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Africa in April festival founders celebrate 35 years

Thousands visit Africa in April in historic Robert R. Church Park every year, but its roots are humble.

MEMPHIS, Tenn. — The Africa in April festival is set to return to Robert R. Church Park. This will be the 35th year of the annual celebration, started by David and Yvonne Acey. 

The festival is a celebration of African culture, music, education and fashion. Thousands visit Africa in April in historic Robert R. Church Park every year, but its roots are humble.

David and Yvonne Acey met at LeMoyne Owen College. David was an Orange Mound native playing basketball, swimming and running track and field. Despite his athletic success, he said meeting Yvonne was the real reward.

"The best thing ever happened to me at LeMoyne, I met my wife 45 years ago and we’ve been together ever since," David said.

After leaving LeMoyne and a short stint in the army, David returned to Memphis to attend then-Memphis State. He received an undergraduate degree and helped start the Black Student Association on Memphis State's campus. 

Returning for his master's, David said the communication department asked him to join and teach. 

"And I told them, 'I don't want to teach none of this white mess. I want to teach something black.' They said, 'well, we don't have any courses.' I said 'I'll write them,'" David said. 

David went on to teach at the University of Memphis for 40 years and wrote the first Black Rhetoric course at Memphis. He'd go on to implement other black studies programs as well.

Yvonne, while at LeMoyne-Owen College, got involved with Marion Barry, who became mayor in Washington D.C. They pursued civil rights and voter registration.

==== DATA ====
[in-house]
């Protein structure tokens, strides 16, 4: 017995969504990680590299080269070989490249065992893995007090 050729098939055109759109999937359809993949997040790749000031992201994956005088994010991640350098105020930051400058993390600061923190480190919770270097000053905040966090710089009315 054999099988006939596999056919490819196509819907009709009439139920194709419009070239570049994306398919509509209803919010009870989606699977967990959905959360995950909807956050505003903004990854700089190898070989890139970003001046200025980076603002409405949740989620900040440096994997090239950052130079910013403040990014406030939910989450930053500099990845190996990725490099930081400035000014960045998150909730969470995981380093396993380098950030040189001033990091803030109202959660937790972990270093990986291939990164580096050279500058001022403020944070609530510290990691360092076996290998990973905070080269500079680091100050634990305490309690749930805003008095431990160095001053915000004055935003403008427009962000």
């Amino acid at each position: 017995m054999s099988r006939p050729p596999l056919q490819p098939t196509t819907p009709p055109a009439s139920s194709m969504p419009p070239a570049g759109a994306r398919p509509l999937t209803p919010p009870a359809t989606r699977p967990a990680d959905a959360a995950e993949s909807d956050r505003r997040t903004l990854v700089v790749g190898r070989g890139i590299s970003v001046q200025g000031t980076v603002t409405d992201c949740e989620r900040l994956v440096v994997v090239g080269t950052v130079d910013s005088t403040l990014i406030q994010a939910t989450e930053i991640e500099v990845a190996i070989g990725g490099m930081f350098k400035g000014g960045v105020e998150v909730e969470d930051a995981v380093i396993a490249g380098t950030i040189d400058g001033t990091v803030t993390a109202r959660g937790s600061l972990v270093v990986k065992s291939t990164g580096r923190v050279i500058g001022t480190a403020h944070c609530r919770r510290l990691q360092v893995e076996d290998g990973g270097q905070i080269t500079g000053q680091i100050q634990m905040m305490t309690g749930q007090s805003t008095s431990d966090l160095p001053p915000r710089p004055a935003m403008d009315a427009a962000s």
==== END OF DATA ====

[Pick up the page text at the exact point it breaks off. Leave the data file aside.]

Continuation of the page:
The pair's activism didn't stop once they married. The pair started the Africa in April Festival in 1986.

"So what are we gonna call it?" David remembers asking Yvonne. "She said, Africa in April Cultural Awareness Festival, bam!"

"We at first had growing pains, you know, and there were quite a bit of resistance," Yvonne said.

The pair started with no money and just a few participants on Main Street.

"Six of us dressed in African clothes and beating drums said, this is the Africa in April festival," David said.

The Aceys ran the festival out of mostly their own pockets for 10 years completely free to the public. The first investment came from Mayor Dick Hackett in 1991 -- for $5,000. Today, sponsors include FedEx, the Tennessee Arts Commission and Memphis Tourism.

"I think as the fire was burning, you know, they got burned. And when they saw the meaning, and the message and the medium, these people joined us and we appreciate them," Yvonne said.

Today, thousands visit Africa in April. The festival emphasizes African education, culture, music and fashion. The Aceys want African-Americans to know their impact and that they don't owe everything to other cultures.

"Nobody can identify and explain for you, you have to identify yourself and determine who you are and that comes with culture, education and understanding," Yvonne said.

"I wanted our people to know that we are somebody, that we have done everything against the odds. One hand tied behind our back, and still we rise," David said.

Africa in April runs from April 20 to April 24. Friday is Children and Seniors Day. Saturday focuses on Health, Wellness and Community. Sunday is the International Music Day. Tickets are $10.

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